Striking example of Jaillot's map of North America, based upon the earlier maps of Nicholas Sanson.
California is shown as an island. The Great Lakes are shown with open ends in the West. Excellent detail in California and the Southwest, including the 7 cities of Cibola. A continuous land mass west of California is labeled Iesso. Excellent detail throughout the Eastern US, where the Sanson cartography remains in evidence, especially along the Gulf Coast.
This example was issued by Ottens, using the original Jaillot plate and includes attractive old color. There exists are rare 4th State, where California is no longer shown as an island: /gallery/detail/003ms
The Ottens brothers, Reiner and Joshua, operated a successful printing partnership in the mid-eighteenth century (fl. 1726-1765). They began the venture in 1726, publishing maps and other prints as “R & I Ottens.” They specialized in the reprinting of others’ work, especially Guillaume De L’Isle. In 1750, Reiner died; his soon, also Reiner, took his place, but the firm began listing their works as “Joshua & Reiner Ottens.” The firm lasted until Joshua’s death in 1765. Joshua’s widow, Johanna de Lindt, sold their remaining stock of plates in 1784.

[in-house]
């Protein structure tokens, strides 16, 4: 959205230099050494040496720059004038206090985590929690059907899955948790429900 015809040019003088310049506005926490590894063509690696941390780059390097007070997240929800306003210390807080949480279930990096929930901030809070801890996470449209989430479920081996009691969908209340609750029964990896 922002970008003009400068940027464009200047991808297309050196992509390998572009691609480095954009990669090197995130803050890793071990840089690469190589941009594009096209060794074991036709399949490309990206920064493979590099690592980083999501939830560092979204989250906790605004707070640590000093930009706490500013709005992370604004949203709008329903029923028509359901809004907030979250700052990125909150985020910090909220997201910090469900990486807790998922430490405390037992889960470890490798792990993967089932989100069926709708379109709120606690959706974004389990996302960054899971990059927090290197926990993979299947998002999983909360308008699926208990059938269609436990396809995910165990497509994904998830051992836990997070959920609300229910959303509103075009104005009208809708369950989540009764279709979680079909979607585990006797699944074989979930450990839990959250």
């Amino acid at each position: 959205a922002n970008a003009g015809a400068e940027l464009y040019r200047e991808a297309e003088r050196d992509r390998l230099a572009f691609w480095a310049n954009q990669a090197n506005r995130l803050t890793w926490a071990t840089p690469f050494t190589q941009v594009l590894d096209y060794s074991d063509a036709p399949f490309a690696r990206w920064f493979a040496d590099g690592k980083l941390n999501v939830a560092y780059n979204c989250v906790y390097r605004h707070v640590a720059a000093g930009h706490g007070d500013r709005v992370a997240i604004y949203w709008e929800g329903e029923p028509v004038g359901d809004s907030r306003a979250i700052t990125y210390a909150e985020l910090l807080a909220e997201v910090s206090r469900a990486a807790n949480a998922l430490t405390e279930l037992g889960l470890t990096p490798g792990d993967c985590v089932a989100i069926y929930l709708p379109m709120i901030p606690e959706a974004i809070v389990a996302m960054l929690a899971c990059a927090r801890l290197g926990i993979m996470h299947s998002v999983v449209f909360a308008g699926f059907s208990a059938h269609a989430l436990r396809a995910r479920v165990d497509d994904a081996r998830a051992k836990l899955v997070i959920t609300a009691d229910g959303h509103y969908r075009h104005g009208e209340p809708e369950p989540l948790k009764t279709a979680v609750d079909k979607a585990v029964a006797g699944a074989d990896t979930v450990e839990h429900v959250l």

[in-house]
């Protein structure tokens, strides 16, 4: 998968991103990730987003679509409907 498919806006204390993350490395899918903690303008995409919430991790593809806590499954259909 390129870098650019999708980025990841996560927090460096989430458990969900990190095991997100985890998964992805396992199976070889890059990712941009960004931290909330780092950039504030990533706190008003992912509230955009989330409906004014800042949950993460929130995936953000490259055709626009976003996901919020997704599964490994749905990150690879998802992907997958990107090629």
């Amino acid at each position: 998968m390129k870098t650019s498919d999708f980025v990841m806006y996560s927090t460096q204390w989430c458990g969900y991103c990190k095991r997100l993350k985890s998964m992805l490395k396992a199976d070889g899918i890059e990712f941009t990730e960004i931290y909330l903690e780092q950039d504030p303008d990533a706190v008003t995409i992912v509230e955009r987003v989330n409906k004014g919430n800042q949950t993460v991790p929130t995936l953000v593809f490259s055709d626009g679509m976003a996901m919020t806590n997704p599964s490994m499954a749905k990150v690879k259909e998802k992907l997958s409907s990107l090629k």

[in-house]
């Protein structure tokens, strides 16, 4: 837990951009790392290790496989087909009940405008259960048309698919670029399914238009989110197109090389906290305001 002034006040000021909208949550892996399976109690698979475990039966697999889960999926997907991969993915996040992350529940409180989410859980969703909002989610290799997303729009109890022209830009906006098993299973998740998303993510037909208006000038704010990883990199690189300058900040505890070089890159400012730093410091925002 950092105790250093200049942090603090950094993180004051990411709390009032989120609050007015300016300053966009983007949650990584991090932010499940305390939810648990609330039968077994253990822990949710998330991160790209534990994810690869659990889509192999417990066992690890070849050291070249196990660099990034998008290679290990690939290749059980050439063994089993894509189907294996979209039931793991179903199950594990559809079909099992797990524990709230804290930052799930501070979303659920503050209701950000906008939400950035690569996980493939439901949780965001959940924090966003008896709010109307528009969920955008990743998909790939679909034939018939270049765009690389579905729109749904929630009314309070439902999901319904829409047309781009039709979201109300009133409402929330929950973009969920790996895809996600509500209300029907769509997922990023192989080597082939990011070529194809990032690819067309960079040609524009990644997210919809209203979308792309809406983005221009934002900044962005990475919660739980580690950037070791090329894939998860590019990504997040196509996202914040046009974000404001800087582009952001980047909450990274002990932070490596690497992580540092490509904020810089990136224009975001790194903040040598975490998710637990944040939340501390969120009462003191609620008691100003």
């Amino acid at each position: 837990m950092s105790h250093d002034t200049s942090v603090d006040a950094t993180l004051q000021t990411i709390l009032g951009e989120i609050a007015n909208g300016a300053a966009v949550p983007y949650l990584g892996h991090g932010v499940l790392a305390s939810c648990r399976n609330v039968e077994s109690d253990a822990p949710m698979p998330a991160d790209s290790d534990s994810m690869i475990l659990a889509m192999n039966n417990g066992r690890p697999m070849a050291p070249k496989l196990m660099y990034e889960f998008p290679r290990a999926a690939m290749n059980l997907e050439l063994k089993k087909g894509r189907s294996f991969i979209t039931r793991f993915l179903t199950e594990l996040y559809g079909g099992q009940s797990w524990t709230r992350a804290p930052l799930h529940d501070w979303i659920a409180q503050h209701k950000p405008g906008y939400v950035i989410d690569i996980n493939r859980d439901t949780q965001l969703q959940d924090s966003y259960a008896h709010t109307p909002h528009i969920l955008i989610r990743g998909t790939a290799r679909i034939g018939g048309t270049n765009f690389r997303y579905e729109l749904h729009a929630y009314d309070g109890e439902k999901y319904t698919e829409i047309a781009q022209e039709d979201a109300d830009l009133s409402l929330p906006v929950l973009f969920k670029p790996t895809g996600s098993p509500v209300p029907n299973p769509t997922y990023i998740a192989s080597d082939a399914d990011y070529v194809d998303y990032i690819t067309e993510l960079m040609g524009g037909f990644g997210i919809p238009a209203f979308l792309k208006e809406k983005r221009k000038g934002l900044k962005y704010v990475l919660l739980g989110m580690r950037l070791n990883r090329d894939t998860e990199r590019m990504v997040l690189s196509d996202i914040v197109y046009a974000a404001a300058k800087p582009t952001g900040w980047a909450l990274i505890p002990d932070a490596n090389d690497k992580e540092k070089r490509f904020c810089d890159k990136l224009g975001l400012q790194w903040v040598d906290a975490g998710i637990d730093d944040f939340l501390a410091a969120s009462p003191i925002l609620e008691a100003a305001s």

Alexis-Hubert Jaillot (ca. 1632-1712) was one of the most important French cartographers of the seventeenth century. Jaillot traveled to Paris with his brother, Simon, in 1657, hoping to take advantage of Louis XIV's call to the artists and scientists of France to settle and work in Paris. Originally a sculptor, he married the daughter of Nicholas Berey, Jeanne Berey, in 1664, and went into partnership with Nicholas Sanson's sons. Beginning in 1669, he re-engraved and often enlarged many of Sanson's maps, filling in the gap left by the destruction of the Blaeu's printing establishment in 1672.